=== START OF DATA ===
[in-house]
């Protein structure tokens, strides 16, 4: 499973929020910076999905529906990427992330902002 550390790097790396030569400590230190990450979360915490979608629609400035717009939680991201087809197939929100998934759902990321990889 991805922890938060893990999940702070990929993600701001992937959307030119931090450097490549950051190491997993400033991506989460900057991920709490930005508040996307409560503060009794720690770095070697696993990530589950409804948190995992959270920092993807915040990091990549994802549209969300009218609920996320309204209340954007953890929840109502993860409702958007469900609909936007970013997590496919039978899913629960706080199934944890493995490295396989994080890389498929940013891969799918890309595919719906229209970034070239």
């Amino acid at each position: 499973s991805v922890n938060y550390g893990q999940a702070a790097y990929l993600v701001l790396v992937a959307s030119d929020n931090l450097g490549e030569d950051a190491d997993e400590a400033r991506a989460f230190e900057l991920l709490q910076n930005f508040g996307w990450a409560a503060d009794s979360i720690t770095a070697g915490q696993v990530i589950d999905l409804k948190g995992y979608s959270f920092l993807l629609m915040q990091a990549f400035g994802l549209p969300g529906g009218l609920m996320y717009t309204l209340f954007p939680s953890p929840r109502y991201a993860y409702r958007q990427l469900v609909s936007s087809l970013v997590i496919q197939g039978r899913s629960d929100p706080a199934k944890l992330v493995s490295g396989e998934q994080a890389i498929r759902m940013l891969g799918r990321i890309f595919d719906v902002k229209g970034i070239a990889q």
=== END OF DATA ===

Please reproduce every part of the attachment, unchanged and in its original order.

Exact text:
[in-house]
């Protein structure tokens, strides 16, 4: 499973929020910076999905529906990427992330902002 550390790097790396030569400590230190990450979360915490979608629609400035717009939680991201087809197939929100998934759902990321990889 991805922890938060893990999940702070990929993600701001992937959307030119931090450097490549950051190491997993400033991506989460900057991920709490930005508040996307409560503060009794720690770095070697696993990530589950409804948190995992959270920092993807915040990091990549994802549209969300009218609920996320309204209340954007953890929840109502993860409702958007469900609909936007970013997590496919039978899913629960706080199934944890493995490295396989994080890389498929940013891969799918890309595919719906229209970034070239």
């Amino acid at each position: 499973s991805v922890n938060y550390g893990q999940a702070a790097y990929l993600v701001l790396v992937a959307s030119d929020n931090l450097g490549e030569d950051a190491d997993e400590a400033r991506a989460f230190e900057l991920l709490q910076n930005f508040g996307w990450a409560a503060d009794s979360i720690t770095a070697g915490q696993v990530i589950d999905l409804k948190g995992y979608s959270f920092l993807l629609m915040q990091a990549f400035g994802l549209p969300g529906g009218l609920m996320y717009t309204l209340f954007p939680s953890p929840r109502y991201a993860y409702r958007q990427l469900v609909s936007s087809l970013v997590i496919q197939g039978r899913s629960d929100p706080a199934k944890l992330v493995s490295g396989e998934q994080a890389i498929r759902m940013l891969g799918r990321i890309f595919d719906v902002k229209g970034i070239a990889q």